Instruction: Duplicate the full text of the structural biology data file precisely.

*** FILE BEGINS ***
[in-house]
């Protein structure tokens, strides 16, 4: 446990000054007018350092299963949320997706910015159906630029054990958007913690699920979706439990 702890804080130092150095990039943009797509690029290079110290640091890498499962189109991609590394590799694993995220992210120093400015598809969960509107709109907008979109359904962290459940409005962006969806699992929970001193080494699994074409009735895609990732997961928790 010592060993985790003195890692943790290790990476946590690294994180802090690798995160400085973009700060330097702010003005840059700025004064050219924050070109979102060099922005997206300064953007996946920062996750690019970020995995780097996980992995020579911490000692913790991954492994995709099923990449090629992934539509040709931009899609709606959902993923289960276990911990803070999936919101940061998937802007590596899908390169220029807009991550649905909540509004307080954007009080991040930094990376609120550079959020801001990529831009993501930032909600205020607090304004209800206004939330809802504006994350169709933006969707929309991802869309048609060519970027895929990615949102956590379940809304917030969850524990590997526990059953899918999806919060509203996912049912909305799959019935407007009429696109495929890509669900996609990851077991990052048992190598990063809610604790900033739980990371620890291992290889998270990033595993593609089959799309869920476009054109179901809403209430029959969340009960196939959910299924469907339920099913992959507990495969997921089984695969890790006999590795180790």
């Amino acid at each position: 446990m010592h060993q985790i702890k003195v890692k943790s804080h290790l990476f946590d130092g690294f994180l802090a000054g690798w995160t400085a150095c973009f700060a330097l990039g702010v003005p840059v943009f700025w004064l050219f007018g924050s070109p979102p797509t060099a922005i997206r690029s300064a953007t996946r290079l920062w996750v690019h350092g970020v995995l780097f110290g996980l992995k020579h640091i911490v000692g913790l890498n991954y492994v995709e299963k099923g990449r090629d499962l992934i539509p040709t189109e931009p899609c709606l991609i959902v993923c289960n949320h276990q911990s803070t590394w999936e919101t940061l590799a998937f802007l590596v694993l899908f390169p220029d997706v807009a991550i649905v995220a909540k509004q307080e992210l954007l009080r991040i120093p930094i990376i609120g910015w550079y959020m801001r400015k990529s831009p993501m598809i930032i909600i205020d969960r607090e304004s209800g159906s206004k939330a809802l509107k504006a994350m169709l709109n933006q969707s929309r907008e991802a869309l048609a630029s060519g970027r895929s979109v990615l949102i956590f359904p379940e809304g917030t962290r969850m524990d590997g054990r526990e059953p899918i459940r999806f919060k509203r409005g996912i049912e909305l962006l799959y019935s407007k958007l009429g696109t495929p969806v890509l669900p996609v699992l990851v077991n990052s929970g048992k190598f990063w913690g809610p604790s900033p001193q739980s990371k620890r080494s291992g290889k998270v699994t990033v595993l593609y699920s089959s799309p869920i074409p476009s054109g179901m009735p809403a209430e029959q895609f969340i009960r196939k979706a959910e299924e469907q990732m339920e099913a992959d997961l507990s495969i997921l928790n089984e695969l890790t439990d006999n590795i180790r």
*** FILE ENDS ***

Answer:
[in-house]
């Protein structure tokens, strides 16, 4: 446990000054007018350092299963949320997706910015159906630029054990958007913690699920979706439990 702890804080130092150095990039943009797509690029290079110290640091890498499962189109991609590394590799694993995220992210120093400015598809969960509107709109907008979109359904962290459940409005962006969806699992929970001193080494699994074409009735895609990732997961928790 010592060993985790003195890692943790290790990476946590690294994180802090690798995160400085973009700060330097702010003005840059700025004064050219924050070109979102060099922005997206300064953007996946920062996750690019970020995995780097996980992995020579911490000692913790991954492994995709099923990449090629992934539509040709931009899609709606959902993923289960276990911990803070999936919101940061998937802007590596899908390169220029807009991550649905909540509004307080954007009080991040930094990376609120550079959020801001990529831009993501930032909600205020607090304004209800206004939330809802504006994350169709933006969707929309991802869309048609060519970027895929990615949102956590379940809304917030969850524990590997526990059953899918999806919060509203996912049912909305799959019935407007009429696109495929890509669900996609990851077991990052048992190598990063809610604790900033739980990371620890291992290889998270990033595993593609089959799309869920476009054109179901809403209430029959969340009960196939959910299924469907339920099913992959507990495969997921089984695969890790006999590795180790």
């Amino acid at each position: 446990m010592h060993q985790i702890k003195v890692k943790s804080h290790l990476f946590d130092g690294f994180l802090a000054g690798w995160t400085a150095c973009f700060a330097l990039g702010v003005p840059v943009f700025w004064l050219f007018g924050s070109p979102p797509t060099a922005i997206r690029s300064a953007t996946r290079l920062w996750v690019h350092g970020v995995l780097f110290g996980l992995k020579h640091i911490v000692g913790l890498n991954y492994v995709e299963k099923g990449r090629d499962l992934i539509p040709t189109e931009p899609c709606l991609i959902v993923c289960n949320h276990q911990s803070t590394w999936e919101t940061l590799a998937f802007l590596v694993l899908f390169p220029d997706v807009a991550i649905v995220a909540k509004q307080e992210l954007l009080r991040i120093p930094i990376i609120g910015w550079y959020m801001r400015k990529s831009p993501m598809i930032i909600i205020d969960r607090e304004s209800g159906s206004k939330a809802l509107k504006a994350m169709l709109n933006q969707s929309r907008e991802a869309l048609a630029s060519g970027r895929s979109v990615l949102i956590f359904p379940e809304g917030t962290r969850m524990d590997g054990r526990e059953p899918i459940r999806f919060k509203r409005g996912i049912e909305l962006l799959y019935s407007k958007l009429g696109t495929p969806v890509l669900p996609v699992l990851v077991n990052s929970g048992k190598f990063w913690g809610p604790s900033p001193q739980s990371k620890r080494s291992g290889k998270v699994t990033v595993l593609y699920s089959s799309p869920i074409p476009s054109g179901m009735p809403a209430e029959q895609f969340i009960r196939k979706a959910e299924e469907q990732m339920e099913a992959d997961l507990s495969i997921l928790n089984e695969l890790t439990d006999n590795i180790r």